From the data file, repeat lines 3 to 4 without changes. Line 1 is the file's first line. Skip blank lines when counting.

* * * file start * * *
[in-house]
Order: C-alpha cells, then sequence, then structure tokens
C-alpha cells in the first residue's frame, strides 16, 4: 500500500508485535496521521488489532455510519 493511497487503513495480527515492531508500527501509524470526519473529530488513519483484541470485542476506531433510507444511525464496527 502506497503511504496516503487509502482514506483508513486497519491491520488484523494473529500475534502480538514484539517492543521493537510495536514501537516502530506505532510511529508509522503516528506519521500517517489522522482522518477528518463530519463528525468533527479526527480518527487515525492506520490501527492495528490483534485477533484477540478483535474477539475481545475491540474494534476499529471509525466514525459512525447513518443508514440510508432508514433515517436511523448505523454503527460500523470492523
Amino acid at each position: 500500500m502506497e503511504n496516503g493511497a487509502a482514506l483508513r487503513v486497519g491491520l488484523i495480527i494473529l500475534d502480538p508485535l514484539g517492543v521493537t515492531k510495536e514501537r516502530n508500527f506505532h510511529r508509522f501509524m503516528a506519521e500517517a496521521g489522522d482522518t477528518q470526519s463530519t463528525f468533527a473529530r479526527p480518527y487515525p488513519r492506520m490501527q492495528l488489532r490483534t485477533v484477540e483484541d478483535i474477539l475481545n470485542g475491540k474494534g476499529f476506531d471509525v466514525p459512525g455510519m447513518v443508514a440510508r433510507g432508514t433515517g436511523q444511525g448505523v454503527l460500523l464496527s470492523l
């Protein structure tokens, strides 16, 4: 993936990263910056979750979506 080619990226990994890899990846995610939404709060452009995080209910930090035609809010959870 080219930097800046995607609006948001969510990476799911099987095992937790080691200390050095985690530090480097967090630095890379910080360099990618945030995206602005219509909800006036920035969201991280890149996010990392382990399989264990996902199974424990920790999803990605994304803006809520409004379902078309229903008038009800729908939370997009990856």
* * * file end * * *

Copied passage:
C-alpha cells in the first residue's frame, strides 16, 4: 500500500508485535496521521488489532455510519 493511497487503513495480527515492531508500527501509524470526519473529530488513519483484541470485542476506531433510507444511525464496527 502506497503511504496516503487509502482514506483508513486497519491491520488484523494473529500475534502480538514484539517492543521493537510495536514501537516502530506505532510511529508509522503516528506519521500517517489522522482522518477528518463530519463528525468533527479526527480518527487515525492506520490501527492495528490483534485477533484477540478483535474477539475481545475491540474494534476499529471509525466514525459512525447513518443508514440510508432508514433515517436511523448505523454503527460500523470492523
Amino acid at each position: 500500500m502506497e503511504n496516503g493511497a487509502a482514506l483508513r487503513v486497519g491491520l488484523i495480527i494473529l500475534d502480538p508485535l514484539g517492543v521493537t515492531k510495536e514501537r516502530n508500527f506505532h510511529r508509522f501509524m503516528a506519521e500517517a496521521g489522522d482522518t477528518q470526519s463530519t463528525f468533527a473529530r479526527p480518527y487515525p488513519r492506520m490501527q492495528l488489532r490483534t485477533v484477540e483484541d478483535i474477539l475481545n470485542g475491540k474494534g476499529f476506531d471509525v466514525p459512525g455510519m447513518v443508514a440510508r433510507g432508514t433515517g436511523q444511525g448505523v454503527l460500523l464496527s470492523l